The "Graveyard Poets" were a number of pre-Romantic English poets of the 18th century characterised by their gloomy meditations on mortality, 'skulls and coffins, epitaphs and worms' in the context of the graveyard. To this was added, by later practitioners, a feeling for the 'sublime' and uncanny, and an interest in ancient English poetic forms and folk poetry. They are often reckoned as precursors of the Gothic genre.
The Graveyard Poets include Thomas Parnell, Thomas Warton, Thomas Percy, Thomas Gray, Oliver Goldsmith, William Cowper, Christopher Smart, James MacPherson, Robert Blair, William Collins, Thomas Chatterton, Mark Akenside,Joseph Warton, Henry Kirke White and Edward Young. James Thomson is also sometimes included as a graveyard poet.
The earliest poem attributed to the Graveyard school was Thomas Parnell's A Night-Piece on Death (1721, this and following years link to corresponding "[year] in poetry" articles) in which King Death himself gives an address from his kingdom of bones:
"When men my scythe and darts supplyHow great a King of Fears am I!" (61–62)
Characteristic later poems include Edward Young's Night Thoughts (1742) in which a lonely traveller in a graveyard reflects lugubriously on:
The vale funereal, the sad cypress gloom;The land of apparitions, empty shades! (117–18)
Blair's The Grave (1743) proves to be no more cheerful as it relates with grim relish how:
Wild shrieks have issued from the hollow tombs;Dead men have come again, and walked about;And the great bell has tolled, unrung and untouched. (51–53)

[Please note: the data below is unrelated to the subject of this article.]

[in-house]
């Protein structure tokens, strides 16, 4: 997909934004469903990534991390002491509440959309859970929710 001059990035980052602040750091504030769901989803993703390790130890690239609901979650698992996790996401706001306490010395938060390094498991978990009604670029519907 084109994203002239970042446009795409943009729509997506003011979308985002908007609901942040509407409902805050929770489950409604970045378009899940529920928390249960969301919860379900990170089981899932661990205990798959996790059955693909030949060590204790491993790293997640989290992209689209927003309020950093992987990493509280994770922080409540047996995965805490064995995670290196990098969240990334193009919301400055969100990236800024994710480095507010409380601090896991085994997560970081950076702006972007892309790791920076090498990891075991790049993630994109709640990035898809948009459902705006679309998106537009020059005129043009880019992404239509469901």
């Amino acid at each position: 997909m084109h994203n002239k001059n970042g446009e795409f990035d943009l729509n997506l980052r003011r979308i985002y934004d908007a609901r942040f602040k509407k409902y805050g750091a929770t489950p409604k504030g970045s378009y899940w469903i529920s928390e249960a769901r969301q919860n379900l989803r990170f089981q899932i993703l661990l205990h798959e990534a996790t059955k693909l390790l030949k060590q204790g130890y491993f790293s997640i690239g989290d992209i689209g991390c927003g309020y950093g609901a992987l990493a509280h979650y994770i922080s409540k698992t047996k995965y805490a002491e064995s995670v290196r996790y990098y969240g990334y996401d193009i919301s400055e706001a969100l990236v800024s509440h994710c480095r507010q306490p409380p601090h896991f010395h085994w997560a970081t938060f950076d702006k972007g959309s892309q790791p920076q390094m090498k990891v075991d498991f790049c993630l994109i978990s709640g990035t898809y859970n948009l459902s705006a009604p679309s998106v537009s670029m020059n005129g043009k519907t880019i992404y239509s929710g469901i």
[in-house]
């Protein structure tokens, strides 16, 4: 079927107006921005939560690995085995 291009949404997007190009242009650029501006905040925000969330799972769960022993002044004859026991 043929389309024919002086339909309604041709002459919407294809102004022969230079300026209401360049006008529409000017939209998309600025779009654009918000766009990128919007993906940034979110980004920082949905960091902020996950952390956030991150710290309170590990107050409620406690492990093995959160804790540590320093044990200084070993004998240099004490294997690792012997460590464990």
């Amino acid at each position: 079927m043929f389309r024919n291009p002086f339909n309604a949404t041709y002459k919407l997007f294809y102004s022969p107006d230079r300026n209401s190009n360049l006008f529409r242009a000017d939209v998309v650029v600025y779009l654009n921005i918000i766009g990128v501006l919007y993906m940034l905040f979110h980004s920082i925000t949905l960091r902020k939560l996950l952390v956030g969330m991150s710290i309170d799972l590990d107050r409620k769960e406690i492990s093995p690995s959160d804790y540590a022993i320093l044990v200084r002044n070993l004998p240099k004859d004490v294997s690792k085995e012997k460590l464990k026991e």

However a more contemplative and mellow mood is achieved in the celebrated opening verse of Gray's Elegy Written in a Country Churchyard (1751) in which
The curfew tolls the knell of parting day.The lowing herd winds slowly o'er the lea,The ploughman homeward plods his weary way,And leaves the world to darkness and to me. (1–4)
The Graveyard Poets were notable and influential figures, who created a stir in the public mind, and marked a shift in mood and form in English poetry, in the second half of the 18th century, which eventually led to Romanticism.
The Graveyard Poets (1740-1780)
A group of mid- to late- eighteenth century poets who saw in the graveyard an occasion for reflection on human mortality. Neo-classical in style, they paved the way for the Gothic and Romanticism. The finest poem of the school is Thomas Grey's "Elegy on a Country Churchyard".
The writings of the Graveyard Poets frequently touched on themes of death, mortality, religion, and melancholy. Often elegiac in tone (and title) — an elegy is simply a poem in lament of a death — their poems make frequent use of funeral or gloomy imagery, though their purpose was never sensationalist; they were often very Christian writers who used the imagery of night, death, and gloom in spiritual contemplations of human mortality and our relation to the divine.
(1742–45), and Thomas Gray’s "Elegy Written in a Country Churchyard" (1750). (1743), Edward Young’s nine-volume life, the solitude of death and the grave, and the anguish of bereavement. These poets made use of three themes: retirement, "memento mori" (the reminder that the grave awaits) and the vanity of human pretensions. Their air of pensive gloom presaged the melancholy of the romantic movement. The most famous graveyard poems were Robert Blair’s Often set in a graveyard, their poems mused on the vicissitudes of
Quoting from Fred Botting’s work of non-fiction, THE GOTHIC:
"They marked the limits necessary to the constitution of an enlightened world and delineated the limitations of neoclassical perceptions. Darkness, metaphorically, threatened the light of reason with what it did not know. Gloom cast perceptions of formal order and unified design into obscurity; its uncertainty generated both a sense of mystery and passions and emotions alien to reason. Night gave free reign to imagination’s unnatural and marvellous creatures, while ruins testified to a temporality that exceeded rational understanding and human finitude. These were the thoughts conjured up by Graveyard Poets."